Schematic of interacting neuronal sub-populations (Harrison L et al. Phil. Trans. R. Soc. B 2005;360:1075-1091)

What I’m doing now is using the Kuramoto model for simulating two (sub-) networks (red and blue) aiming at reaching internal consensus whilst competing with each other. Amazing behaviours emerge (I’ll show you some results in a next post). There are plenty of key questions which need to be addressed both at local and global context, but what I’ve found impressive is that certain phenomenon like synchronization and cross-coupling appear to be so ubiquitous in Nature to reveal its mathematical nature !

Autonomic Networks and Epidemic Information

Tuesday, December 29th, 2009 by Antonio Manzalini

 Autonomic and Epidemic are two terms widely used in biology. It is really intriguing to realize that biological processes can provide several ideas for the design of distributed, self-adaptive, robust and scalable networks. An interesting area of study, for instance, is the application of epidemic information dissemination to the communication and cooperation of autonomic network elements pervasively distributed in dynamic environments: for instance, autonomic management and epidemic communications could enable the emergence of global properties from simple local behavior and interaction among independent nodes and devices.

 

There is already a rich prior-art showing that autonomic management of domains of collaborating network nodes and devices can provide efficient and cost effective network access and optimisation. Key principle of autonomic management is decentralization. Several components (e.g., hosted in network elements) detect each others and then start to coordinate their actions thus increasing management efficiency and effectiveness. Network elements can be considered, for example, as full-fledged routers for their delegated IP subnet, able to operate stand-alone.  Central feature is the exchange of network information or knowledge (e.g. that can be global, local, private), among the network elements, supporting the autonomic management processes.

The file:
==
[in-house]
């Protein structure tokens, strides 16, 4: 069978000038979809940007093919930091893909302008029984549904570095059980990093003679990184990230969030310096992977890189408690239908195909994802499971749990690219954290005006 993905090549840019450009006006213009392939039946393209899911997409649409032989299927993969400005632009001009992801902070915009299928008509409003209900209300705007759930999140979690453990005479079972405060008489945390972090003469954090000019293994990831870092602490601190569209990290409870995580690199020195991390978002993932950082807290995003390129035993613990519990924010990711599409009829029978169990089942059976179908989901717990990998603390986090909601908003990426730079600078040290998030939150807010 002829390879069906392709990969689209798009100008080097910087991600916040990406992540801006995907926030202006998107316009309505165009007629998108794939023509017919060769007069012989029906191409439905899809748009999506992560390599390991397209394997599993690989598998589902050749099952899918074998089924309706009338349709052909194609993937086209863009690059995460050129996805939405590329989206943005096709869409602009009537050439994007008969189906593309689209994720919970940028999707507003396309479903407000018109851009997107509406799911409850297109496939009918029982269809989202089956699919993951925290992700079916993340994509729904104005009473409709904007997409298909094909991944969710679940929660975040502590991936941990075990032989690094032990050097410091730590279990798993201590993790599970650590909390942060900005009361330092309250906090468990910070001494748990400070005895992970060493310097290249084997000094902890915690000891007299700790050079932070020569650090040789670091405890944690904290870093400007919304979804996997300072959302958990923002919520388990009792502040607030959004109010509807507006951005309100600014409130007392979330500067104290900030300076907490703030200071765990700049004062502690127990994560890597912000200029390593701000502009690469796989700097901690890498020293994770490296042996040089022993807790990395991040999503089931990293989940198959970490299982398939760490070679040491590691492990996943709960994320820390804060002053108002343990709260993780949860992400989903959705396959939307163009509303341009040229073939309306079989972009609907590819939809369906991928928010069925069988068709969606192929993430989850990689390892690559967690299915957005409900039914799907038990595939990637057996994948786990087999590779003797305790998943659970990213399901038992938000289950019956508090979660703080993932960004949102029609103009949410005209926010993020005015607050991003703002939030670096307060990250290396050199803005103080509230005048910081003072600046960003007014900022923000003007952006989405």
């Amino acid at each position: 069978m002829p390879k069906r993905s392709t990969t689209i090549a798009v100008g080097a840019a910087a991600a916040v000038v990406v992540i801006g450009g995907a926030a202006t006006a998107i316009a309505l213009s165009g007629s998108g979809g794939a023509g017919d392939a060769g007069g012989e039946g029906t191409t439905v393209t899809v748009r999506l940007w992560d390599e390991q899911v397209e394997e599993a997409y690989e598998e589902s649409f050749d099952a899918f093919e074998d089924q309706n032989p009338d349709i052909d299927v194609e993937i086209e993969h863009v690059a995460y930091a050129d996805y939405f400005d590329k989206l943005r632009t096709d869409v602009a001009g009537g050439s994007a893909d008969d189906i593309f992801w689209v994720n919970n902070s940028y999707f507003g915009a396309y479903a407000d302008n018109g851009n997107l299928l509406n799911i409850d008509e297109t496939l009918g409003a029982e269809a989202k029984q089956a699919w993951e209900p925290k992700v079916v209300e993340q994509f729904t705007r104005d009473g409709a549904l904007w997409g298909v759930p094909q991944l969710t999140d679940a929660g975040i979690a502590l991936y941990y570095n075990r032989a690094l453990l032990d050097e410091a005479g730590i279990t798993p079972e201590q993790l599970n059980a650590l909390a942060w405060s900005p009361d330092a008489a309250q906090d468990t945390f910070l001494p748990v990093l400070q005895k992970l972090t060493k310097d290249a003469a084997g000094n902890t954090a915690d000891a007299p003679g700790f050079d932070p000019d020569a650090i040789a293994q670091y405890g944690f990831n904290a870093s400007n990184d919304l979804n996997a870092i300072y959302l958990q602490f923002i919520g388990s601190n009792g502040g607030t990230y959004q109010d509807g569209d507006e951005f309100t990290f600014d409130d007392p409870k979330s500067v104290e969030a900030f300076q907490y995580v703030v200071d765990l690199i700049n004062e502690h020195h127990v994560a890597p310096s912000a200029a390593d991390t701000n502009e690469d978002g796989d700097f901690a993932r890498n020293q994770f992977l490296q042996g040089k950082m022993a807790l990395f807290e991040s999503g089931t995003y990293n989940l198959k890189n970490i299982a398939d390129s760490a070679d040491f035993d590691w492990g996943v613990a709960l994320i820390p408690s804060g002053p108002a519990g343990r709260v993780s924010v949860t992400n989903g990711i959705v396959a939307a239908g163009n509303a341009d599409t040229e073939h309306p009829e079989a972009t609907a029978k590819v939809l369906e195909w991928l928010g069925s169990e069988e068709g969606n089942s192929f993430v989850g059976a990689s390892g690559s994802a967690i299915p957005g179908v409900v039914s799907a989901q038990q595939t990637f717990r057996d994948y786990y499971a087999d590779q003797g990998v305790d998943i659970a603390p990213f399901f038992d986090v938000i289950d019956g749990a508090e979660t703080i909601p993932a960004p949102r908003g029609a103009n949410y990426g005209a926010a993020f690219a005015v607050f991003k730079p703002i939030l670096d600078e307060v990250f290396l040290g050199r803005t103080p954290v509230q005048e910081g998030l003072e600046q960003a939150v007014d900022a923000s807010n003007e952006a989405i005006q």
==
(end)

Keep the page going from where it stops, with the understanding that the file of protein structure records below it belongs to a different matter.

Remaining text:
Then, for scalability issues, it is advisable to have different kinds of information exchange. Network information that is important on a global dimension (e.g., system-wide parameters) should be disseminated throughout the network using, for example, epidemic communication mechanisms. On the other hand, local information (e.g., radio frequencies, transmit power or link utilization) should be only disseminated locally among the affected neighbouring network elements. Private information (e.g., logs) should probably never be disseminated.

 

What is interesting observing is that simulations of epidemic information dissemination show that the time to disseminate the global state in an autonomic network domain does not grow significantly with the number of network elements. On the other hand, it grows proportional to the topology diameter. This means that the scalability of the autonomic networks with epidemic information dissemination depends mainly on the topology network structure, having this more impact on management performance than the number of network elements.